Skip to Content

Bill would require DHS to develop plan for vaccinating general public by March

Remaining Ad Time Ad - 00:00

MADISON (WKOW) -- The Assembly's committee on health will vote on a bill next week that would require state health officials to come up with a plan to begin vaccinating all citizens by March 15.

The chair of that committee, Rep. Joe Sanfelippo (R - New Berlin) said Friday he believed it was a reasonable demand of the Department of Health Services because of the anticipated emergency use approval of more vaccine options in the coming weeks.

"Based on the information we are hearing from the federal government with the addition of new vaccines available, I think that's very doable," Sanfelippo said.

While DHS officials have said their limited by shipments from the federal government that have been smaller than expected, Sanfelippo said he wanted to ensure vaccinators in different parts of the state could move on to all residents, even if vaccinators elsewhere were still working through high-priority groups.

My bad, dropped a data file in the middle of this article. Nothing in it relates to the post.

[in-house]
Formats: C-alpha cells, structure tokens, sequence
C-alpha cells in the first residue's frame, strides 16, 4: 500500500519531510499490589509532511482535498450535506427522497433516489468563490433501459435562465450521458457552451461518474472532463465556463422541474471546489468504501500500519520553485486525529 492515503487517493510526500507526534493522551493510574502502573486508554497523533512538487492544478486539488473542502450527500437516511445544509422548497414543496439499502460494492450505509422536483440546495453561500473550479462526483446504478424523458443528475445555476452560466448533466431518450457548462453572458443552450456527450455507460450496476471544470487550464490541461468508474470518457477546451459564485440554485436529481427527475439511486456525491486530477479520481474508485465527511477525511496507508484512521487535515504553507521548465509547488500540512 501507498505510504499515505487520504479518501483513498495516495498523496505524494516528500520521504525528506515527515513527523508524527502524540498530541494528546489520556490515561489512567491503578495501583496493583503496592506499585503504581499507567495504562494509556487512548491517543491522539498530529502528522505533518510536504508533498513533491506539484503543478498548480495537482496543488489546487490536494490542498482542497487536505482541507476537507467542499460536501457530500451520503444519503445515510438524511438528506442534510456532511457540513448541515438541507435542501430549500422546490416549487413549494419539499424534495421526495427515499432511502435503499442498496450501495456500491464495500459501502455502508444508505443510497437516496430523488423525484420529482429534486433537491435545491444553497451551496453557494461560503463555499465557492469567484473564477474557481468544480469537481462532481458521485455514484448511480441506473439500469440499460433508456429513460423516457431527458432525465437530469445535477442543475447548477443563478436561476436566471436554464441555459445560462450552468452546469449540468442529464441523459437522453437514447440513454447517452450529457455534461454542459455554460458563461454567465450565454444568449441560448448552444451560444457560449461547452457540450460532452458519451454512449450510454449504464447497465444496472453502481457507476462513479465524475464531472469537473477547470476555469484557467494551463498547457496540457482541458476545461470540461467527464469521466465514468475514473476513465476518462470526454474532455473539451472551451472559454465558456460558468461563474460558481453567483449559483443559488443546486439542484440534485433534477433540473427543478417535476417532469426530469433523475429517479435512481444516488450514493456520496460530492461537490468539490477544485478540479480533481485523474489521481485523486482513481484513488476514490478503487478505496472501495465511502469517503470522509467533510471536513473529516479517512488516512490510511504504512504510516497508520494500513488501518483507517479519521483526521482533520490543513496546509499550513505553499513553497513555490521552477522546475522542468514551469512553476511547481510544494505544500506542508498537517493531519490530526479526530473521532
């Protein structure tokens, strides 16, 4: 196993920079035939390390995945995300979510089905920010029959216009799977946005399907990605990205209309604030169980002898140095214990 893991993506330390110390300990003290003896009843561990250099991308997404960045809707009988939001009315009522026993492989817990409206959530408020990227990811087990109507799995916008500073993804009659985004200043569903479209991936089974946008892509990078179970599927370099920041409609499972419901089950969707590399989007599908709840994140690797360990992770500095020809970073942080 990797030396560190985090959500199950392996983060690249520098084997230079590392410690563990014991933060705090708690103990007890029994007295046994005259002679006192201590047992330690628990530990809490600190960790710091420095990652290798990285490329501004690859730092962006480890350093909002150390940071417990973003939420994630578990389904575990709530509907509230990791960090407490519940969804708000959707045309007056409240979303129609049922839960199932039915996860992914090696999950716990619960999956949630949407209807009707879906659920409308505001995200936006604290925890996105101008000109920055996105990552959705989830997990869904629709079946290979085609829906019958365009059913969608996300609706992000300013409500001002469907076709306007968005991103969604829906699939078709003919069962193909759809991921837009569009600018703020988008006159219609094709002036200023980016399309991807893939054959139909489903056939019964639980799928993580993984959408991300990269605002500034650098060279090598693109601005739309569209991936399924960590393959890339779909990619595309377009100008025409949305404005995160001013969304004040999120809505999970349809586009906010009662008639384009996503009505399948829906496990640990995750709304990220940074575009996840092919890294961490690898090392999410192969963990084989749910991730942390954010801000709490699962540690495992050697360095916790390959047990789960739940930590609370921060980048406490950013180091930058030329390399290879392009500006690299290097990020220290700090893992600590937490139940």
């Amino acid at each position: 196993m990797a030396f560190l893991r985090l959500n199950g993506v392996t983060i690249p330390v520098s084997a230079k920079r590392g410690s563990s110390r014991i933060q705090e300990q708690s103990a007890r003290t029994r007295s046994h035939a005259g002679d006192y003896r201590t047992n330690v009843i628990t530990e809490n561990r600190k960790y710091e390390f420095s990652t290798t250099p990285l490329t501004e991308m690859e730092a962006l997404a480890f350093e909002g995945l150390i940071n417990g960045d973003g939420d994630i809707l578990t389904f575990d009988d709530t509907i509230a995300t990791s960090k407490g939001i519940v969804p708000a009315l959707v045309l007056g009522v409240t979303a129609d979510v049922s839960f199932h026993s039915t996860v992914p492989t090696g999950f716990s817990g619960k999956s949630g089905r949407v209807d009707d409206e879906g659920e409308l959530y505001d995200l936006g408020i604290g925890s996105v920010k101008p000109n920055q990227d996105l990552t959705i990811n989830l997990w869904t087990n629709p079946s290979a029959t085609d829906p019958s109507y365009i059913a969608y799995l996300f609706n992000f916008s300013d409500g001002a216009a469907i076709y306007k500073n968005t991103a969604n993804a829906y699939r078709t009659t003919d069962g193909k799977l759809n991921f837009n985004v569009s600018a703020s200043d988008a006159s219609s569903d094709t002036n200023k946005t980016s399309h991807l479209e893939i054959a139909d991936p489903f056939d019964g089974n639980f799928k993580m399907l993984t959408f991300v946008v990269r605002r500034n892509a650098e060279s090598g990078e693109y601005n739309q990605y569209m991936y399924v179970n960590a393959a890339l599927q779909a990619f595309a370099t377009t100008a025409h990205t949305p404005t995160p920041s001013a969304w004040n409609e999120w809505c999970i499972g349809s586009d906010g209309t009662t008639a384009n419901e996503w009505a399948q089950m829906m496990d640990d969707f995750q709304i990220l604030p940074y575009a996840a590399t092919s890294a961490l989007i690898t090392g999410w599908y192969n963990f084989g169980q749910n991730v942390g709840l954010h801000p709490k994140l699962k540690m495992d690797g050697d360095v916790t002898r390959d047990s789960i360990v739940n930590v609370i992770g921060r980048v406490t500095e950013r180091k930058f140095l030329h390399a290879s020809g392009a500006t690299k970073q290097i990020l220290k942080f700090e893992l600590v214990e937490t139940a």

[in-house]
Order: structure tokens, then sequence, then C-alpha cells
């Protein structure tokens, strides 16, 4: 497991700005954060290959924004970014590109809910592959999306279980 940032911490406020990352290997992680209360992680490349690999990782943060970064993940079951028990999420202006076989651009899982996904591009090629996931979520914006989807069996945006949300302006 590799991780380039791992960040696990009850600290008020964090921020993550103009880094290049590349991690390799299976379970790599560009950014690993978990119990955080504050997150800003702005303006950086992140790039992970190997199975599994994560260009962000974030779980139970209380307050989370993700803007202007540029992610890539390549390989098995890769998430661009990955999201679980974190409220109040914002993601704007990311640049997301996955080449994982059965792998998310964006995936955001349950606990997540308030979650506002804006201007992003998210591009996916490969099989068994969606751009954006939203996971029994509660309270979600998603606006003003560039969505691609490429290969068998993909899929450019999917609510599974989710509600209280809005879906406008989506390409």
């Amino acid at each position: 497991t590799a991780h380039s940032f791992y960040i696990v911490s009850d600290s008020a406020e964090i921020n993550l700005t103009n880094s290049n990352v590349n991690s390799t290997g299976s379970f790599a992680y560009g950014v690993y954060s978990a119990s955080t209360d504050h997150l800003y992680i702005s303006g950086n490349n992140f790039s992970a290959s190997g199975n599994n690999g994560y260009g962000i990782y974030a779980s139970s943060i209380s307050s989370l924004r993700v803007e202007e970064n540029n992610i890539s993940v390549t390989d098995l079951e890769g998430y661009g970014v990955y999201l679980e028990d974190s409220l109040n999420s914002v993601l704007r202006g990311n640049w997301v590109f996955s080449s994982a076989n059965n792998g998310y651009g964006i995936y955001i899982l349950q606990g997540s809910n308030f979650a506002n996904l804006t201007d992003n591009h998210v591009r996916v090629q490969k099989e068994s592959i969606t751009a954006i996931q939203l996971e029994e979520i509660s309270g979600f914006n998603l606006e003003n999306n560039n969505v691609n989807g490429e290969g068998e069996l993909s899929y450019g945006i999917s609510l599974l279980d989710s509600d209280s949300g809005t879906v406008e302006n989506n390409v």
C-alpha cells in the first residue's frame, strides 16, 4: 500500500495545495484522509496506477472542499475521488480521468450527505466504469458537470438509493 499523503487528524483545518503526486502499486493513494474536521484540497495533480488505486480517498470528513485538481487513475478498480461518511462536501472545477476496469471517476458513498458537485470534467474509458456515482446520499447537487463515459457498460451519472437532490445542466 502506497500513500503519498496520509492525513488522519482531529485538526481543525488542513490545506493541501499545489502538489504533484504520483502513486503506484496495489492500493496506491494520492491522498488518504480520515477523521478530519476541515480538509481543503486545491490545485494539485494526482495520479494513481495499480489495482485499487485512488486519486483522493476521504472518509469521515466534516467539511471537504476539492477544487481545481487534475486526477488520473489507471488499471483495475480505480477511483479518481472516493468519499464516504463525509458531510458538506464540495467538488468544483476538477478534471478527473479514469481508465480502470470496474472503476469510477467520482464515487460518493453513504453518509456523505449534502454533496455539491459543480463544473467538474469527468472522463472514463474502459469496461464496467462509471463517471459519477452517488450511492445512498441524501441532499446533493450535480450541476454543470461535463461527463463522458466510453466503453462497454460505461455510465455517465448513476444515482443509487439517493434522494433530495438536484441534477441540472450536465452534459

"We have a lot of areas around the state that are already going through their priority groups and are gonna be in a much better position to start vaccinating the general public quicker than some of the other areas," he said.

The bill would also require DHS to move all adults 60 and older into the highest prioritization category for receiving the vaccine.

State health officials announced Tuesday adults 65 and older were now eligible to start receiving the vaccine as it becomes available through their primary care doctors and pharmacies.

DHS Deputy Secretary Julie Willems Van Dijk urged caution throughout the week not to flood health care providers with appointment requests.

She said with a population of about 700,000 residents 65 and older, it would take about two months to cover those residents with the state's current rate of 70,000 first doses received per week.

Democratic lawmakers have said it would be best to defer to DHS and its medical advisory board on when to determine vaccines can reasonably reach the general public, should the state continue prioritizing its most vulnerable residents.

"Well I think [vaccinating the general public is] a great plan. If only we had vaccines available to us here in the state of Wisconsin," said Sen. Melissa Agard (D - Milwaukee). "We can pass legislation but actually implementing legislation, that's a different ball of wax."

The bill will is scheduled to go up for a vote Tuesday before the health committee. It will also vote on a bill that would authorize pharmacy technicians and pharmacy students to administer the vaccine.

Author Profile Photo

A. J. Bayatpour

Reporter, WKOW 27

Skip to content